It’s as respectful as most legalese, but I’m sorry to learn that Peter, Paul, and Mary have taken the wrong side of the issue.
I also think that the website that you linked reeks of the most astonishing levels of bias.
And who the heck plays “This Land is Your Land” at anything, anyway? NOM could have picked a better song.

lillycoyote's avatar

Or maybe they had to shorted their name from The National Organization For the 50% of Heterosexual Marriages That Don’t Fail and End in Divorce.

ETpro's avatar

@Nullo So folks who favor equal treatment under the law reek of bias, but thise who wish to establish special rules only for their types, that nobody else can enjoy are unbiased. It sounds as if you may be one of the writers for this NOM group.

Coloma's avatar

Plagerism is plagerism.

SeventhSense's avatar

I don’t think it’s actually plagiarism. I believe anyone can use a song as long as they pay a royalty.

Nullo's avatar

@ETpro No, the way that the site’s content is written makes it reek of bias. It was written for its own particular audience, so I suppose that it makes sense, but man, does it reek!

@lillycoyote Funny thing about that: I found an article that points to cohabitation as being a major cause of the high divorce rate.

I should have said it earlier, so I’ll say it now: NOM really should have seen about getting permission to use the song before using it.

filmfann's avatar

In the past, Bruce Springsteen has done the same thing (I think it was Born In The USA being played at Bush41 rallies, but it might have been Reagan).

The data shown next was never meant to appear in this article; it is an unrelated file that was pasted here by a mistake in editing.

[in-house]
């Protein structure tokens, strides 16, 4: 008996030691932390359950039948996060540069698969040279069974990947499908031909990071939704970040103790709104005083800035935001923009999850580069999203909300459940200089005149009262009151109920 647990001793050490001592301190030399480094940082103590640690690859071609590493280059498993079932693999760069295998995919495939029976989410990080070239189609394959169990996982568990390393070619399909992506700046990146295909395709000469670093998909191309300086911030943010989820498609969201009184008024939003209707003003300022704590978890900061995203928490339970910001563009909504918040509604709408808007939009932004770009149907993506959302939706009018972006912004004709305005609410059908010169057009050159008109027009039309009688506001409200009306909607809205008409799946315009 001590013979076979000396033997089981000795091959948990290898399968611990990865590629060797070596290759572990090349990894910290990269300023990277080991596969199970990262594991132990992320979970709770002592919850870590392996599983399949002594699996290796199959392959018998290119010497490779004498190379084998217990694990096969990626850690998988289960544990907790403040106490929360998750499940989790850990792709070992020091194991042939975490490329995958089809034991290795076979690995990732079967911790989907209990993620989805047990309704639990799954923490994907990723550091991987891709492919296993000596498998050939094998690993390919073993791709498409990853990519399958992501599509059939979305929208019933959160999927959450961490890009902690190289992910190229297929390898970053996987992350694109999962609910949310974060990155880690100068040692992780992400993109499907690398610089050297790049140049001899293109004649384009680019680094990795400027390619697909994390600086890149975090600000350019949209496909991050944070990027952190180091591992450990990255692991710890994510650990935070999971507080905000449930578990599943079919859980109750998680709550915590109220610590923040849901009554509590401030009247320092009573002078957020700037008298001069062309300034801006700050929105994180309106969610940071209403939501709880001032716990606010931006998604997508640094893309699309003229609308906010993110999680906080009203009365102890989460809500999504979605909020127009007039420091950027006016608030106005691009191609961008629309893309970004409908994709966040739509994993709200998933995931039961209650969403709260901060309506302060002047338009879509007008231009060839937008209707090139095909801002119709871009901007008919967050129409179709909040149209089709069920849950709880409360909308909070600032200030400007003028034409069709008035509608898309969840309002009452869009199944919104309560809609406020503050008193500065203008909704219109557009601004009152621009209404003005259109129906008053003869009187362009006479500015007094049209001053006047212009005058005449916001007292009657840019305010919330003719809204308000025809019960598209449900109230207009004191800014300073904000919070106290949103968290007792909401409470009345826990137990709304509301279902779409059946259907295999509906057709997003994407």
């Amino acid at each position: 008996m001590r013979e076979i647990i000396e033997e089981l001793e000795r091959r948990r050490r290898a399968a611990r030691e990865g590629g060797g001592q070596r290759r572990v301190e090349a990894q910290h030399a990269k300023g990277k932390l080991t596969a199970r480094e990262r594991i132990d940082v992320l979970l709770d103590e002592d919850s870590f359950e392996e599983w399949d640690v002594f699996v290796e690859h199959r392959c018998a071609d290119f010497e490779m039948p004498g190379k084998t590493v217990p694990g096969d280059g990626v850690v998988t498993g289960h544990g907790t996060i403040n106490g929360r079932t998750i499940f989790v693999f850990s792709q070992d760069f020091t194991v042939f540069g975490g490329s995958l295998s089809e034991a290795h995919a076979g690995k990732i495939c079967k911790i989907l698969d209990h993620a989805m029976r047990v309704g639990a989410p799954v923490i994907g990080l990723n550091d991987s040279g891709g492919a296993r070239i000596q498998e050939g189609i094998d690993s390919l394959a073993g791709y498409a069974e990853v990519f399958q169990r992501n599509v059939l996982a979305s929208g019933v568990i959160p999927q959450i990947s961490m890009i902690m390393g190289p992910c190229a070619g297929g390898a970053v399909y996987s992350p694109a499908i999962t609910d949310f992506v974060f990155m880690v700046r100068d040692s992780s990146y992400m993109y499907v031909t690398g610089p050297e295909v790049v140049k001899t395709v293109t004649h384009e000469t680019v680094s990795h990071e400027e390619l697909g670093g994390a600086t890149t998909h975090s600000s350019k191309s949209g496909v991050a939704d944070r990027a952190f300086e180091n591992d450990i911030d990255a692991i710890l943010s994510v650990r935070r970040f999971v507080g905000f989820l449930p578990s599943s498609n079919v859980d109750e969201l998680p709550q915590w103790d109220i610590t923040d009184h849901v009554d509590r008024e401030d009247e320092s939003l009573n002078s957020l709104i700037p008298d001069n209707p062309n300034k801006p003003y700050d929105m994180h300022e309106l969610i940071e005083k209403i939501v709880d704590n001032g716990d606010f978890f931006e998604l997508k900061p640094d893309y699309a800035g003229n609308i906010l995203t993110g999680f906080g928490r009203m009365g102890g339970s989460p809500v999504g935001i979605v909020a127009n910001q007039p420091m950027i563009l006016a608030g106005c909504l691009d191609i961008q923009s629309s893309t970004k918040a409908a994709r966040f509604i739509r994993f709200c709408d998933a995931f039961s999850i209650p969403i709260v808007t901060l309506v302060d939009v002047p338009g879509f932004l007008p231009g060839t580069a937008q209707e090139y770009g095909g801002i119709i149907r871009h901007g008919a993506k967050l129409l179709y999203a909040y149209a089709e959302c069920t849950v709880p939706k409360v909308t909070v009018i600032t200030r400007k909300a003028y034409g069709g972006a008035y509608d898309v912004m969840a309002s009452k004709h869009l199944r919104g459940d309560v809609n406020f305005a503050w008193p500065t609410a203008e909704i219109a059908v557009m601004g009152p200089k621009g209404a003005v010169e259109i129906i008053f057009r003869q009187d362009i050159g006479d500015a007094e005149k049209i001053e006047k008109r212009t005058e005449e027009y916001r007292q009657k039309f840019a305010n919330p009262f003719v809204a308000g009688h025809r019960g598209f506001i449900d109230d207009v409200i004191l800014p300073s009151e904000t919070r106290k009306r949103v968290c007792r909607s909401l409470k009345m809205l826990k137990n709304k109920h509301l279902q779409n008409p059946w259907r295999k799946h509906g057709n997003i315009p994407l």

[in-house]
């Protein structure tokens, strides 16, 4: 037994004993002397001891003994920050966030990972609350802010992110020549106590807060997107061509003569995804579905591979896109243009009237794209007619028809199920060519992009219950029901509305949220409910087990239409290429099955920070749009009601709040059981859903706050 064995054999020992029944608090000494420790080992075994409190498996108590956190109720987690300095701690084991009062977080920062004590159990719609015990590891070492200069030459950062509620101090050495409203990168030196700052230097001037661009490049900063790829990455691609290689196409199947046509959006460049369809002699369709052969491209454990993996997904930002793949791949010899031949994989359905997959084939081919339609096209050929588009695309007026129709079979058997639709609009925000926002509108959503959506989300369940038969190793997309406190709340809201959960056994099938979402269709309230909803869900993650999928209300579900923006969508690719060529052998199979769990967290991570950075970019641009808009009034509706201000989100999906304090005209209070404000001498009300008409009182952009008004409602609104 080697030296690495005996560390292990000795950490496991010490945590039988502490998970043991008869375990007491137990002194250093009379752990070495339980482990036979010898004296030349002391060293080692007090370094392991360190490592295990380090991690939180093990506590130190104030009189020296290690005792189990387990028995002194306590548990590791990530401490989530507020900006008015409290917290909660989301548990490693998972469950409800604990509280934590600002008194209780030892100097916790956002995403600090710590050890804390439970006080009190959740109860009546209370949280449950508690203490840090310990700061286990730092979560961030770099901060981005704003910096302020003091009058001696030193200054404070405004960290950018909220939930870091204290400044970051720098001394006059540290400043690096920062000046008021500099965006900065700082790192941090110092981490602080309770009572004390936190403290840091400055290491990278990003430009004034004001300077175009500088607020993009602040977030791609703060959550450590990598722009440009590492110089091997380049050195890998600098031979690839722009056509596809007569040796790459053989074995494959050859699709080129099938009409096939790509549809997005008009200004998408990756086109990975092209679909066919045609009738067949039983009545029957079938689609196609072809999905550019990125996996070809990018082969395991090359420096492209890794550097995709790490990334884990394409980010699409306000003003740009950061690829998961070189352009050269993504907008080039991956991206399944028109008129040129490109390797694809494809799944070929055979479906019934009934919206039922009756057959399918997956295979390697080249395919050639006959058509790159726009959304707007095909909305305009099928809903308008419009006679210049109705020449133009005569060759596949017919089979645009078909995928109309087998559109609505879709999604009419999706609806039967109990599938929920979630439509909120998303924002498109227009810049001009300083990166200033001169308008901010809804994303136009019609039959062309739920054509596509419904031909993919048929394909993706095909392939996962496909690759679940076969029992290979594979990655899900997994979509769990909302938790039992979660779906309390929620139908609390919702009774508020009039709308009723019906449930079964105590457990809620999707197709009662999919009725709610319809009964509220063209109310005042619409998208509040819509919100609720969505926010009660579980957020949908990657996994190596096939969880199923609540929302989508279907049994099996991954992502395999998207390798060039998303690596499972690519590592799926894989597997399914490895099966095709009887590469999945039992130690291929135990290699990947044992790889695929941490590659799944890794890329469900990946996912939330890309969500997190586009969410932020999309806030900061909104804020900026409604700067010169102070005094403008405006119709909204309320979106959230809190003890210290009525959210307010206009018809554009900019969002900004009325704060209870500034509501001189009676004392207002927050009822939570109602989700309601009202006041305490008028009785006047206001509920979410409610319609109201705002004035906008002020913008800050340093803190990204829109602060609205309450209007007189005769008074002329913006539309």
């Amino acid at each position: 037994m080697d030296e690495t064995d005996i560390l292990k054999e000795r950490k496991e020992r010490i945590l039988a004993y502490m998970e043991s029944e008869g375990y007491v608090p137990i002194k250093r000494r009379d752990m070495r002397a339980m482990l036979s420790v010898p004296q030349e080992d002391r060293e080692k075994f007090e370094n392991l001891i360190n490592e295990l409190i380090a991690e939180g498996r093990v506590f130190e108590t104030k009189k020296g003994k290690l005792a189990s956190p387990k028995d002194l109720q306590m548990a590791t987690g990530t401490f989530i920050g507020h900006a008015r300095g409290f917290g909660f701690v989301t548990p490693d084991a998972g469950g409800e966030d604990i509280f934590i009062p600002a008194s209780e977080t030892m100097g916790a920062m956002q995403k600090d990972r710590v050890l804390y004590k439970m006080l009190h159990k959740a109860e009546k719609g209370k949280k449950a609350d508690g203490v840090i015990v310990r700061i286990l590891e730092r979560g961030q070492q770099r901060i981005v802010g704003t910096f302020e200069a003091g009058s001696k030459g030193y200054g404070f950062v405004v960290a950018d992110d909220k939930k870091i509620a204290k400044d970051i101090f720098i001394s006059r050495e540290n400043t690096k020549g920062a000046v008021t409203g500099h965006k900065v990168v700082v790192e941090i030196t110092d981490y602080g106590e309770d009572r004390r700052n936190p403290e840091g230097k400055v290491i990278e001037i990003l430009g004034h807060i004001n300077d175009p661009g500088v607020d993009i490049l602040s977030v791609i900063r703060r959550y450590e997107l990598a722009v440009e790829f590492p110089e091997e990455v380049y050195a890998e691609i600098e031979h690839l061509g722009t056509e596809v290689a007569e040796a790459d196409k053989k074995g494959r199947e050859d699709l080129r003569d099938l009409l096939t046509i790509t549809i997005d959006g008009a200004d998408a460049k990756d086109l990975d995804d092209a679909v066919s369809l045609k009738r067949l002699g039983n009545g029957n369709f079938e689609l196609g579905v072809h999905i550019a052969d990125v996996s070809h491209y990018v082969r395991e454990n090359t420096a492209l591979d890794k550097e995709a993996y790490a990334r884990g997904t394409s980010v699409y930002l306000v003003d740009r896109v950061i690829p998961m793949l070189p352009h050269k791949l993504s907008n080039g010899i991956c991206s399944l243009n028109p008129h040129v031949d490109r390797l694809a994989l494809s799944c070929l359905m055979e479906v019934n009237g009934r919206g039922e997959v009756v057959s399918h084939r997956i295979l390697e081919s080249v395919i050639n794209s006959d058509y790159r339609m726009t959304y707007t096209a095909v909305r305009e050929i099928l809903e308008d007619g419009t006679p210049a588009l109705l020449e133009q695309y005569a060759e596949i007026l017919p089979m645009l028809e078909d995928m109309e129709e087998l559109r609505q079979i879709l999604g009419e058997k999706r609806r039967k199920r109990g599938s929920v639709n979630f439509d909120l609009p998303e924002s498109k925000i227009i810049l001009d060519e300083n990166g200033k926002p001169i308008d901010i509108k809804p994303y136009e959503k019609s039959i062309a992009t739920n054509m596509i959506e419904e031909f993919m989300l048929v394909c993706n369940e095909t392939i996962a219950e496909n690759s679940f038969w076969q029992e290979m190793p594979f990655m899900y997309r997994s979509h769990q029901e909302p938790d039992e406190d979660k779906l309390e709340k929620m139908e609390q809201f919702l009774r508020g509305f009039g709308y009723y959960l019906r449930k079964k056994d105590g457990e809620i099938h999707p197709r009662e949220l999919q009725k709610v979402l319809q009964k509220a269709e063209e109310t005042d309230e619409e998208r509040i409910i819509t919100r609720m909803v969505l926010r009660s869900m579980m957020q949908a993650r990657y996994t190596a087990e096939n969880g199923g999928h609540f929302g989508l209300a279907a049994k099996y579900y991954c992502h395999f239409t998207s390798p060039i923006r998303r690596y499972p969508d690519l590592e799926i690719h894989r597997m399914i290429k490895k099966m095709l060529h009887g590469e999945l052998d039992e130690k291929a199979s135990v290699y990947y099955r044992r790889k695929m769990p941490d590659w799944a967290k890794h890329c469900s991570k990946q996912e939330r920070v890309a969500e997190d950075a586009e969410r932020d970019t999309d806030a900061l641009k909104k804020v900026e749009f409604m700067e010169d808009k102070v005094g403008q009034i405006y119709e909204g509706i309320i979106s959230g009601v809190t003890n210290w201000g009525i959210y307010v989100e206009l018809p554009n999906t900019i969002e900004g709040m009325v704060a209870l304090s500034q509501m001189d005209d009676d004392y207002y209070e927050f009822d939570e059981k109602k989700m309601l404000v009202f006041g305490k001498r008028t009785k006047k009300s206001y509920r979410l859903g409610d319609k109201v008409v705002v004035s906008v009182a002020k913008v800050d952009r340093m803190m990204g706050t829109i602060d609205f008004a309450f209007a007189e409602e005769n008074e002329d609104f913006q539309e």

It’s their damn song. They should have the right to say what it represents.

SeventhSense's avatar

I could do a version of Stairway to Heaven and sell it at flea markets as long as a I paid them. I believe it’s 20 cents on the dollar?

ETpro's avatar

@Nullo I think the NOM claiming itself as a champion of equality while working to preserve inequality reeks of bias.

I have no problem with people who believe that marriage should remain as it has been since the foundation fo the US for moral reasons. I disagree, but they certainly have a right to their opinion. But to cloak yourself in the mantle of crusaders for fairness when you are fighting for unfairness is wrong. Likewise, to crusade against same-sex marriage using a pack of lies is wrong. It undermines any credibility the organization might claim as a champion of morality, because twisting the truth, lying and demonizing other people are not morally acceptable things to do.

Ron_C's avatar

I agree with the request for cease and desist. I cannot why people deem it necessary to interfere with the private lives of others. I think that gay couples had just as right to be as miserable or as happy as the rest of us. I find it especially distressing that a partner has no visitation or medical proxy rights if their partner is sick. That, to me is an inhuman policy.

If every gay couple got married tomorrow it would not affect our marriage in the slightest except for the wedding presents we might have to buy. Other than that is is none of my business.

Nullo's avatar

@ETpro After poking around the NOM page, I think I see where they get their “equality” angle:

“Gays and Lesbians have a right to live as they choose, they don’t have the right to redefine marriage for all of us.”
“Do we want to teach the next generation that one-half of humanity—either mothers or fathers—are dispensable, unimportant? Children are confused enough right now with sexual messages. Let’s not confuse them further.”

Less-subtle forms of bias include language and word choice, since they readily indicate which side the writer has taken in the issue. I based my accusation of bias on such terms as “outrageous claim,” as well as the use of such word-smithing as “marriage equality.”
The NOM page is certainly biased, but in a manner that is less stylistically offensive.
Compare the old Pravda to the New York Times, for an extreme version of the same kind of clash.

lillycoyote's avatar